Although I wasn’t counting, I shared the visceral joy in watching the Flying Tigers roar by in formation. They circled Beijing as sentinels, on the lookout for trouble, intrepid representatives of a besieged population, like U.S. General Chennault’s original Flying Tigers, American pilots who came to the rescue of China before the formal outbreak of war with Japan. I liked the comparison, not just because it was a reminder that Chinese and Americans had once been comrades in arms, but because derring-do in difficult situations could change the course of history.
A workers’ brigade followed on foot and bicycle, filling in the elastic wake left by the Flying Tigers, and the shouts of the marchers were, if anything, louder than usual, matching the noise of vibrating mufflers with vociferous militant chants.
“Dadao Li Peng!” “Down with Li Peng!”
“Dadao Li Peng, dadao Li Peng, dadao Li Peng, dadao Li Peng!”
Bright surprised me by adding her voice to the cacophony of thousands below. Her father had worked for Zhou Enlai and her she was castigating Zhou’s adopted son, communist goody-two-shoes, Li Peng.
The tempo and pitch of the repetitive, catchy “Dadao Li Peng” slogan surged until it sounded like nonsense syllables. The rhythmic, hypnotic cadence reminded me of a cross between a Balinese monkey dance chant and John Lennon’s ditty, “number nine, number nine, number nine.”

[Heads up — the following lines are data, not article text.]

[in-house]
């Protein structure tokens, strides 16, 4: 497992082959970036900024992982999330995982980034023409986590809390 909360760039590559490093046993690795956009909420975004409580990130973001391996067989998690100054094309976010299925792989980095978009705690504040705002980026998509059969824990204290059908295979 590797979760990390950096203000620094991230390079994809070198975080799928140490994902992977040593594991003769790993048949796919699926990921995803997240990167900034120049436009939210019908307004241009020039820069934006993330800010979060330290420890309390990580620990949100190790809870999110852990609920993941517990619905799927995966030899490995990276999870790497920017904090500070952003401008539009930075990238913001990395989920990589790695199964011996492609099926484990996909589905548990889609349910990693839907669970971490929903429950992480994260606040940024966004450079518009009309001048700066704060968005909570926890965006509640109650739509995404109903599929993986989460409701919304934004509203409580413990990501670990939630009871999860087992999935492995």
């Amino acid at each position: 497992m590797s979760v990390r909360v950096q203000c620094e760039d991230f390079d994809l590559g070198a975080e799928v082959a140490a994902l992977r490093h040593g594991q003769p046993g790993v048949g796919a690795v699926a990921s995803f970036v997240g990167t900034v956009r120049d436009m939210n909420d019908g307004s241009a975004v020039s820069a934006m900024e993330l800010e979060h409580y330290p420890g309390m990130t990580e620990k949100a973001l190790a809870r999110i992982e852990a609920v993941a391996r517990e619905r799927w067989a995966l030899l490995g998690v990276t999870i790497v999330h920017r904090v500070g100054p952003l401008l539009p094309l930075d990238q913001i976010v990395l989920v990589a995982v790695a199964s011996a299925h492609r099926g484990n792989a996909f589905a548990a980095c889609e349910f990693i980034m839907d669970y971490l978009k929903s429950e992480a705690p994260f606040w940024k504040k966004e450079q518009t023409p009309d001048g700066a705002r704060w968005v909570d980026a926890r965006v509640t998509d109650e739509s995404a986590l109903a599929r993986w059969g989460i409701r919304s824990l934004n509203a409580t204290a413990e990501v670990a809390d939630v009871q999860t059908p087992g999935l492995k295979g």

“Bupaliuxue, bupazuolao!” “Don’t be afraid to spill blood, don’t be afraid of prison!”
Another rhythmic formula, but one I found considerably less agreeable. Why talk about spilling blood? What kind of bravado was that? Part of what gave the powerless, vulnerable students a modicum of moral power was their strict adherence to non-violence.
“Fandui junguan, fandui jieyan!” The angry protesters screamed. “Oppose curfew, oppose martial law!”
Pretty soon, Bright’s lips are moving in unison with the chanting of the crowd and she’s not just lip-synching. Her excited response to the rebellious currents roiling below confused me.
One day she tells me the government is going to be overthrown, the next day she advises that I quit the BBC to avoid arrest. So what’s with martial law? It’s serious, she says, but the hour of implementation keeps changing. It’s dangerous, she says, but she rides her bike here and she’s out on the porch shouting slogans in solidarity with the radical marchers below.
Given the contradictory streams and adverse currents, I wondered if it were possible to hate Li Peng and like martial law?
Looking down at Wangfujing intersection from 1413